We had another lively discussion yesterday about what kind of faith to put in the ability of Georgia’s administration to find a replacement for Mark Richt one day. There was one comment in particular that I thought deserved a more full-blown response than another comment.
Here’s are some factors I think influence coaches to prefer one job over the other:
History, tradition, etc
Support from the AD/ school administration
Support from boosters & the amount of butt kissing required to get it
Pressure to win
Talent to win right away
Challenge to coach in the SEC (or if they prefer, easier path to playoffs, etc)
I’m sure there are more, but it’s late and maybe no one will read this ’cause we’ll be onto a new thread tomorrow.
In which of those areas does Arkansas have the edge over UGA? Less pressure, and….what?
And you guys don’t think I pay attention to you.
Seriously, Arkansas is an interesting comparison in this case. I think most of us are guilty of greater familiarity with our program than with those of our rivals and I’m no exception to that, so take some of what I say with skepticism, if you like. I also suspect that many of you fervently believe that Georgia is a better coaching destination than Arkansas and that it’s not really a close call.
With that in mind, I’d say the one significant advantage Athens holds over Fayetteville is the depth of the recruiting pool available to each. As far as the comparative economics go, it’s a much closer call than many of you might think. Per USA Today’s financial chart, Georgia generates a little more revenue, but Arkansas actually spends a little more money on its athletics. (And there are several SEC programs who generate bigger numbers on both sides of the ledger than either of these two do.) You tell me what that means from a support standpoint.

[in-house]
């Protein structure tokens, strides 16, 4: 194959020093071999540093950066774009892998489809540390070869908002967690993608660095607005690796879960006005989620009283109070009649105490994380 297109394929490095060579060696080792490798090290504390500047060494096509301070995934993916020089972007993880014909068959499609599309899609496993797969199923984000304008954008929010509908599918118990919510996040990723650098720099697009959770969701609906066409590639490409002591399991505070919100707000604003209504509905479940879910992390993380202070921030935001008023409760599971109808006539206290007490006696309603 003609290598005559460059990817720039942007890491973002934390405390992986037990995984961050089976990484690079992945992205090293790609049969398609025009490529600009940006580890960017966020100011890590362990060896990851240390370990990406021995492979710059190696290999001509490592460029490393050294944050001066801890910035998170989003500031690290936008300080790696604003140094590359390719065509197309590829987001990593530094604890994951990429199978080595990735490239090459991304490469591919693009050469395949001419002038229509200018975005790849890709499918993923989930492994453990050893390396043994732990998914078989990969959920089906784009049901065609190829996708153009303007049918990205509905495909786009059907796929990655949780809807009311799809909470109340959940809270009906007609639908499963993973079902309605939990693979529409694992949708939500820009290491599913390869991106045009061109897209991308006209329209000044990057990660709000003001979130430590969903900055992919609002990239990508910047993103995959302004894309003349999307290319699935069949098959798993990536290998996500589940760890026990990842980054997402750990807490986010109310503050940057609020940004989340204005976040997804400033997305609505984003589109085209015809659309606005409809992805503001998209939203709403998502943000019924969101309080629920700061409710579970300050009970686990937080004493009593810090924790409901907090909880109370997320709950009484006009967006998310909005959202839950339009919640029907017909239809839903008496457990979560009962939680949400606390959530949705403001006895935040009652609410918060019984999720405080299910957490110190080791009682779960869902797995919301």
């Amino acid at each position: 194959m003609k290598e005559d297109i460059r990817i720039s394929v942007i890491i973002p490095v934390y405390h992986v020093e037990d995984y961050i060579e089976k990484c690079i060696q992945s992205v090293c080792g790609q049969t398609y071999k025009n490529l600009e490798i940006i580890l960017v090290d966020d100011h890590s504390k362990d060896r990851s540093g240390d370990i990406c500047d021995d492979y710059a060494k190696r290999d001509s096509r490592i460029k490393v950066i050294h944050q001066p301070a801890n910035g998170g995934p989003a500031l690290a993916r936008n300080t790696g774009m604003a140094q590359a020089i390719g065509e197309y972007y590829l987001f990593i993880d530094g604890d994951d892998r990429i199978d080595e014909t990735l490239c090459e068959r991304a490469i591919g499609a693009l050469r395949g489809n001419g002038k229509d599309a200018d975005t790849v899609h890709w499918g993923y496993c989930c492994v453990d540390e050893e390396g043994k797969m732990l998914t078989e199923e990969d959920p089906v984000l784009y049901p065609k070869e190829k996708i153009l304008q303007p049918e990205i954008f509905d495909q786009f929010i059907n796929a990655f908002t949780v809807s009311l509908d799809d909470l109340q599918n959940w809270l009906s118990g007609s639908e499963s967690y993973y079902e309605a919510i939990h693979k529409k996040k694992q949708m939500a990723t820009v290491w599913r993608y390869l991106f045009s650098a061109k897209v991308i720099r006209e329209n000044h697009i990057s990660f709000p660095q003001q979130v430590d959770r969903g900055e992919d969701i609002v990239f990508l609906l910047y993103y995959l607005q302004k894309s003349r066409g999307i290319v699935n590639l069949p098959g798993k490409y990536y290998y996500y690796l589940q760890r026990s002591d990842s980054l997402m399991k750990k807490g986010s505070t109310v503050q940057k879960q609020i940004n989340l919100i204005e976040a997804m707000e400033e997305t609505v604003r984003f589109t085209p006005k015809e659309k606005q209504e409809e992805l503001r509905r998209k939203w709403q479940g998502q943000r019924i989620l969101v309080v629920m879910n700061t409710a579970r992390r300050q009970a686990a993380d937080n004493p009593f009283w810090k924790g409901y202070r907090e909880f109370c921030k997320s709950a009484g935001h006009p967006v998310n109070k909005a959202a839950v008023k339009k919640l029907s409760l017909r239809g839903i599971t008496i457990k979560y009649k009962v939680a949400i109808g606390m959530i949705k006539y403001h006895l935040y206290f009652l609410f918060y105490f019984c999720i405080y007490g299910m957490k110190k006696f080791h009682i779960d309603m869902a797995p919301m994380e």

And I’m not trying to be one here, but any supporter of Georgia’s program making a facilities argument can be shut up with one acronym: IPF.
The last word for me, though, boils down to someone we generally loathe, Bobby Petrino. His shortcomings as a human being are only exceeded by his skill as a football coach, which is why he keeps getting jobs. But here’s the thing – when he soured on the Falcons, he obviously leaked word quietly that he wanted out and was on the market. Jeff Long snapped him up before the rest of the world knew what was happening. Can anybody seriously imagine Greg McGarity moving as quickly to capitalize on an opportunity to sign a rock star coach, or, even if he was so prepared to act, that his higher-ups would let him go at warp speed? Does that sound like the Georgia Way to you?